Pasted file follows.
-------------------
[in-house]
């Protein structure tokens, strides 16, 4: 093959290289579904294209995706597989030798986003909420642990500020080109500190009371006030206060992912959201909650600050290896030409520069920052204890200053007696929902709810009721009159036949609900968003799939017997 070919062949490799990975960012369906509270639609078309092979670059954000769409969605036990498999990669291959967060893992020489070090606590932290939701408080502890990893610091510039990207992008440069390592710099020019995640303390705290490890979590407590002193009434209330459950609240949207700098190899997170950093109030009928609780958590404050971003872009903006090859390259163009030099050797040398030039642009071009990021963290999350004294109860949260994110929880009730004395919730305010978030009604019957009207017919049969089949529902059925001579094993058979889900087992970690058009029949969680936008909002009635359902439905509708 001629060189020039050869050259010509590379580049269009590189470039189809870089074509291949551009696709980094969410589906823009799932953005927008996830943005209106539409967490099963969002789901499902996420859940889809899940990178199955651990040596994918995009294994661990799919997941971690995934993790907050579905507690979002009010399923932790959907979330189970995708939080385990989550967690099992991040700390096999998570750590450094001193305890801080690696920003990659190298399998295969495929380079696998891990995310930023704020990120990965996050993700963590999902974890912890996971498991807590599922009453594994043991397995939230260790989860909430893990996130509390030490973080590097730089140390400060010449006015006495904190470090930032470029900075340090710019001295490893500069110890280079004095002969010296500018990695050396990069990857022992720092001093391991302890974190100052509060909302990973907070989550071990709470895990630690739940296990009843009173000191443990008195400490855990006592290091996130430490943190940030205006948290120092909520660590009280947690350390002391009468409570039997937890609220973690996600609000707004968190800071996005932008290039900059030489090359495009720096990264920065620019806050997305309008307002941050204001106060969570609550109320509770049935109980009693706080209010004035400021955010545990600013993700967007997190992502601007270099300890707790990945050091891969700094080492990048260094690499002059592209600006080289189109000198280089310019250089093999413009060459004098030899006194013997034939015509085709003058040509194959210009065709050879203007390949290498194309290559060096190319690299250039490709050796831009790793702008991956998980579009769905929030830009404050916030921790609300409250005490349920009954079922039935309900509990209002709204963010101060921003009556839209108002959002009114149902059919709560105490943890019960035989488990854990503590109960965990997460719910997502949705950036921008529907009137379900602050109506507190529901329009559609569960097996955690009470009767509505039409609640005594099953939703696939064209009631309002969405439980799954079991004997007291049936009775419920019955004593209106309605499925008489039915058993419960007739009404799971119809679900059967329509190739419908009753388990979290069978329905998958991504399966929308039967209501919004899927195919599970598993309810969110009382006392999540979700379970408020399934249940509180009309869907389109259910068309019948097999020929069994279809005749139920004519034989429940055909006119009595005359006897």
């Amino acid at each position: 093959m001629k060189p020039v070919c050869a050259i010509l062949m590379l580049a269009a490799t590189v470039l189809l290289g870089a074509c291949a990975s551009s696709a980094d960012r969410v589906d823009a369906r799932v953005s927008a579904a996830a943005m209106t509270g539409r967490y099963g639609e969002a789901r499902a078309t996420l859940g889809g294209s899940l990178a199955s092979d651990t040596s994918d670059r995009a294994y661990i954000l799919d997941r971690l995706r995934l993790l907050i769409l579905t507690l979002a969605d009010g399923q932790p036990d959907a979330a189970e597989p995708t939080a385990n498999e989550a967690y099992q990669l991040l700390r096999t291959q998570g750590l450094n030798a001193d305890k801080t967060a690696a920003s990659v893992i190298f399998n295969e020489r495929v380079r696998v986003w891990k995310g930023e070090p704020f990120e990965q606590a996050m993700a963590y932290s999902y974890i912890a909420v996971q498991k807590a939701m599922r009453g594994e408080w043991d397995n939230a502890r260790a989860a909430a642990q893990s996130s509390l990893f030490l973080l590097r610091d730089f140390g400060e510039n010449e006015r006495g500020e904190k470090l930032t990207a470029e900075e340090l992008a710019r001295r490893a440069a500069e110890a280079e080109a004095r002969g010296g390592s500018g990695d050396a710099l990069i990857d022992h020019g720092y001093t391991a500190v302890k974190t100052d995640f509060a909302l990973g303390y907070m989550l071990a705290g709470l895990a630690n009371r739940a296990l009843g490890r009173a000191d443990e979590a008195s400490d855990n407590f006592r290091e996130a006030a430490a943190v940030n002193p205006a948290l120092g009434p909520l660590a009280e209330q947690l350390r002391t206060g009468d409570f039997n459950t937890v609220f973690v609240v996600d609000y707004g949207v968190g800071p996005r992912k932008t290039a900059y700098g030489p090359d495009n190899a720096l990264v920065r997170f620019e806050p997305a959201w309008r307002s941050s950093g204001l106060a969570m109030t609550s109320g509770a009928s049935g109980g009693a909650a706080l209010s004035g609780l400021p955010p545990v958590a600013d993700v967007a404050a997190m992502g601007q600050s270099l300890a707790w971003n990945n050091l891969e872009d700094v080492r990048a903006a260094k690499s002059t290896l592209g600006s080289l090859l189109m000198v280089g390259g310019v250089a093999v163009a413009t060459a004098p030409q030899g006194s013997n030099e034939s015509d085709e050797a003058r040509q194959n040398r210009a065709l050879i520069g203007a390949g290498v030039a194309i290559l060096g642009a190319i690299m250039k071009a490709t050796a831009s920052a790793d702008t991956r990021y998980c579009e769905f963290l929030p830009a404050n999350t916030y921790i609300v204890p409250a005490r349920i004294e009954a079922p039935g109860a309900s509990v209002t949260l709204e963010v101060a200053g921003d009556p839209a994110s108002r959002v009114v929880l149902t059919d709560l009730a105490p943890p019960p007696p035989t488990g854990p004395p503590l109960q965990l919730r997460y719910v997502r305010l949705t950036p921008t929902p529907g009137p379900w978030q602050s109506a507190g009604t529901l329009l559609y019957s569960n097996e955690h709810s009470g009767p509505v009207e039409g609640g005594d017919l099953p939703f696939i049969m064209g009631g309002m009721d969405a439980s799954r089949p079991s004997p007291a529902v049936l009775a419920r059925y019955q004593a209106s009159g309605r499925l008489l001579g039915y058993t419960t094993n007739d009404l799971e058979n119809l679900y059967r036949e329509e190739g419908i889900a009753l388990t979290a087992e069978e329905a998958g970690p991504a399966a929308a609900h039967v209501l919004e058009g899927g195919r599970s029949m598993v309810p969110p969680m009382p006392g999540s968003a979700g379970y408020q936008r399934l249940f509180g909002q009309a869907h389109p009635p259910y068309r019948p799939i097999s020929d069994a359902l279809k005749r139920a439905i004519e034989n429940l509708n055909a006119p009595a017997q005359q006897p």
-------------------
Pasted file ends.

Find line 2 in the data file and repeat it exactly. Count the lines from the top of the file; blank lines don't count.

């Protein structure tokens, strides 16, 4: 093959290289579904294209995706597989030798986003909420642990500020080109500190009371006030206060992912959201909650600050290896030409520069920052204890200053007696929902709810009721009159036949609900968003799939017997 070919062949490799990975960012369906509270639609078309092979670059954000769409969605036990498999990669291959967060893992020489070090606590932290939701408080502890990893610091510039990207992008440069390592710099020019995640303390705290490890979590407590002193009434209330459950609240949207700098190899997170950093109030009928609780958590404050971003872009903006090859390259163009030099050797040398030039642009071009990021963290999350004294109860949260994110929880009730004395919730305010978030009604019957009207017919049969089949529902059925001579094993058979889900087992970690058009029949969680936008909002009635359902439905509708 001629060189020039050869050259010509590379580049269009590189470039189809870089074509291949551009696709980094969410589906823009799932953005927008996830943005209106539409967490099963969002789901499902996420859940889809899940990178199955651990040596994918995009294994661990799919997941971690995934993790907050579905507690979002009010399923932790959907979330189970995708939080385990989550967690099992991040700390096999998570750590450094001193305890801080690696920003990659190298399998295969495929380079696998891990995310930023704020990120990965996050993700963590999902974890912890996971498991807590599922009453594994043991397995939230260790989860909430893990996130509390030490973080590097730089140390400060010449006015006495904190470090930032470029900075340090710019001295490893500069110890280079004095002969010296500018990695050396990069990857022992720092001093391991302890974190100052509060909302990973907070989550071990709470895990630690739940296990009843009173000191443990008195400490855990006592290091996130430490943190940030205006948290120092909520660590009280947690350390002391009468409570039997937890609220973690996600609000707004968190800071996005932008290039900059030489090359495009720096990264920065620019806050997305309008307002941050204001106060969570609550109320509770049935109980009693706080209010004035400021955010545990600013993700967007997190992502601007270099300890707790990945050091891969700094080492990048260094690499002059592209600006080289189109000198280089310019250089093999413009060459004098030899006194013997034939015509085709003058040509194959210009065709050879203007390949290498194309290559060096190319690299250039490709050796831009790793702008991956998980579009769905929030830009404050916030921790609300409250005490349920009954079922039935309900509990209002709204963010101060921003009556839209108002959002009114149902059919709560105490943890019960035989488990854990503590109960965990997460719910997502949705950036921008529907009137379900602050109506507190529901329009559609569960097996955690009470009767509505039409609640005594099953939703696939064209009631309002969405439980799954079991004997007291049936009775419920019955004593209106309605499925008489039915058993419960007739009404799971119809679900059967329509190739419908009753388990979290069978329905998958991504399966929308039967209501919004899927195919599970598993309810969110009382006392999540979700379970408020399934249940509180009309869907389109259910068309019948097999020929069994279809005749139920004519034989429940055909006119009595005359006897």